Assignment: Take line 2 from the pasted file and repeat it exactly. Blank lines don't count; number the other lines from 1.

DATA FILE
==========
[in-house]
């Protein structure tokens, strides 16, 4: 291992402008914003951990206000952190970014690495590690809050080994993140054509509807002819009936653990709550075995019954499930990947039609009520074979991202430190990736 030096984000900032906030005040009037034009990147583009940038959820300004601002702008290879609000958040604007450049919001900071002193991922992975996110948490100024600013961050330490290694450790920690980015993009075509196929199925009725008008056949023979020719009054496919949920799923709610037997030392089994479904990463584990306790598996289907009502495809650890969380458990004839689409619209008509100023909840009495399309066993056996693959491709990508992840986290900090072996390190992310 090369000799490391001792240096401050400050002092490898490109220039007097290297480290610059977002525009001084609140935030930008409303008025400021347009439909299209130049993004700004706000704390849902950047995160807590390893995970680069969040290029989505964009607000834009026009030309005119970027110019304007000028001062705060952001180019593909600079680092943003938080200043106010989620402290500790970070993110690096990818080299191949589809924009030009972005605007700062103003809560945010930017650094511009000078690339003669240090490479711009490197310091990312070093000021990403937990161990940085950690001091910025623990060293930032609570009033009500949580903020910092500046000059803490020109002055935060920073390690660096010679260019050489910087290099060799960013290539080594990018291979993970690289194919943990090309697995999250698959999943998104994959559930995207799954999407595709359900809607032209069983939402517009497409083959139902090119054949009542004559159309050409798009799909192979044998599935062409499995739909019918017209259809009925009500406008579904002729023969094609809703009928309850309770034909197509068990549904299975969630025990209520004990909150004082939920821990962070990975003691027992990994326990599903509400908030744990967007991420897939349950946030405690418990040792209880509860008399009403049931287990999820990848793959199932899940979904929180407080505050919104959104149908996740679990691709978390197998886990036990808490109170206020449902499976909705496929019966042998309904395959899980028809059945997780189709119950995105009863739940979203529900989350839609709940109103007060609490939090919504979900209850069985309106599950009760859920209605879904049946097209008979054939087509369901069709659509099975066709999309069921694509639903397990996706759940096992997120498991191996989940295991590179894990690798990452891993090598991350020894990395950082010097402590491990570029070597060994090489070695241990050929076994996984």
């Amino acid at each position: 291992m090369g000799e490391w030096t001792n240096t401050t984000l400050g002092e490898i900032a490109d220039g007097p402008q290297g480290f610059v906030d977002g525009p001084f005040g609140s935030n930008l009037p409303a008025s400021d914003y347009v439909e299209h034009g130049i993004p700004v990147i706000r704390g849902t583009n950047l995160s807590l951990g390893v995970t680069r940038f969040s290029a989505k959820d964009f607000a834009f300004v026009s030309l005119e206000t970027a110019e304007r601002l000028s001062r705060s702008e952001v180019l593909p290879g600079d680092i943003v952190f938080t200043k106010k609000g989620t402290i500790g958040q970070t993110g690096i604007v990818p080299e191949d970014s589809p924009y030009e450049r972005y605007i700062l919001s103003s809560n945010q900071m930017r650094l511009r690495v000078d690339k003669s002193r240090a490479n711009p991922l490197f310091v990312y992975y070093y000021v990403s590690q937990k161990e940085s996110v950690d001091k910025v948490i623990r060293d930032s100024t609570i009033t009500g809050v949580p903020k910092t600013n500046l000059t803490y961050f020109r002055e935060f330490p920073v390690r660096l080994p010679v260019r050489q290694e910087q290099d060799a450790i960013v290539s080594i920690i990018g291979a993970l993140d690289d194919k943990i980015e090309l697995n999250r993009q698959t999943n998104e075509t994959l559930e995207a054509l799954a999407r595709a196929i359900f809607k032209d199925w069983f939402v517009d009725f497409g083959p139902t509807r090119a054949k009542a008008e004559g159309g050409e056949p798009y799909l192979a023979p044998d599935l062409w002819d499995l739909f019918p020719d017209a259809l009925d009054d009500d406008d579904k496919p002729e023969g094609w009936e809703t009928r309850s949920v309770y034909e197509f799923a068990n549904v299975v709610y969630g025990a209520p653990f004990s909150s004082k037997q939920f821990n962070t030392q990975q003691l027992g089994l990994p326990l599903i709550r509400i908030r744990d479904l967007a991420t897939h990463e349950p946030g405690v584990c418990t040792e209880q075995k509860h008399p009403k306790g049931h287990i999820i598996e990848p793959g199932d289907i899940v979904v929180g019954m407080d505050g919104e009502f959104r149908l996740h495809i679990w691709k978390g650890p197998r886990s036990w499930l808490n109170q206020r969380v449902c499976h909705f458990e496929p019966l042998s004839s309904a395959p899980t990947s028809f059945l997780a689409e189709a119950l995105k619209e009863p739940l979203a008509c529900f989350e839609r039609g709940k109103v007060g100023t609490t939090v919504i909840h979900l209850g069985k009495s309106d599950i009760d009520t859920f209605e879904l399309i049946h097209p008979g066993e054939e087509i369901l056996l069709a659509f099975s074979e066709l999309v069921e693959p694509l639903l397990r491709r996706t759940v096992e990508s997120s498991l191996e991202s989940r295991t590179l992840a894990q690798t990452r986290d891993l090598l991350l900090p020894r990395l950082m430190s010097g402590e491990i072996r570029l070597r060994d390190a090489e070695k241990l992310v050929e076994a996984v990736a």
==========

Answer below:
């Protein structure tokens, strides 16, 4: 291992402008914003951990206000952190970014690495590690809050080994993140054509509807002819009936653990709550075995019954499930990947039609009520074979991202430190990736 030096984000900032906030005040009037034009990147583009940038959820300004601002702008290879609000958040604007450049919001900071002193991922992975996110948490100024600013961050330490290694450790920690980015993009075509196929199925009725008008056949023979020719009054496919949920799923709610037997030392089994479904990463584990306790598996289907009502495809650890969380458990004839689409619209008509100023909840009495399309066993056996693959491709990508992840986290900090072996390190992310 090369000799490391001792240096401050400050002092490898490109220039007097290297480290610059977002525009001084609140935030930008409303008025400021347009439909299209130049993004700004706000704390849902950047995160807590390893995970680069969040290029989505964009607000834009026009030309005119970027110019304007000028001062705060952001180019593909600079680092943003938080200043106010989620402290500790970070993110690096990818080299191949589809924009030009972005605007700062103003809560945010930017650094511009000078690339003669240090490479711009490197310091990312070093000021990403937990161990940085950690001091910025623990060293930032609570009033009500949580903020910092500046000059803490020109002055935060920073390690660096010679260019050489910087290099060799960013290539080594990018291979993970690289194919943990090309697995999250698959999943998104994959559930995207799954999407595709359900809607032209069983939402517009497409083959139902090119054949009542004559159309050409798009799909192979044998599935062409499995739909019918017209259809009925009500406008579904002729023969094609809703009928309850309770034909197509068990549904299975969630025990209520004990909150004082939920821990962070990975003691027992990994326990599903509400908030744990967007991420897939349950946030405690418990040792209880509860008399009403049931287990999820990848793959199932899940979904929180407080505050919104959104149908996740679990691709978390197998886990036990808490109170206020449902499976909705496929019966042998309904395959899980028809059945997780189709119950995105009863739940979203529900989350839609709940109103007060609490939090919504979900209850069985309106599950009760859920209605879904049946097209008979054939087509369901069709659509099975066709999309069921694509639903397990996706759940096992997120498991191996989940295991590179894990690798990452891993090598991350020894990395950082010097402590491990570029070597060994090489070695241990050929076994996984």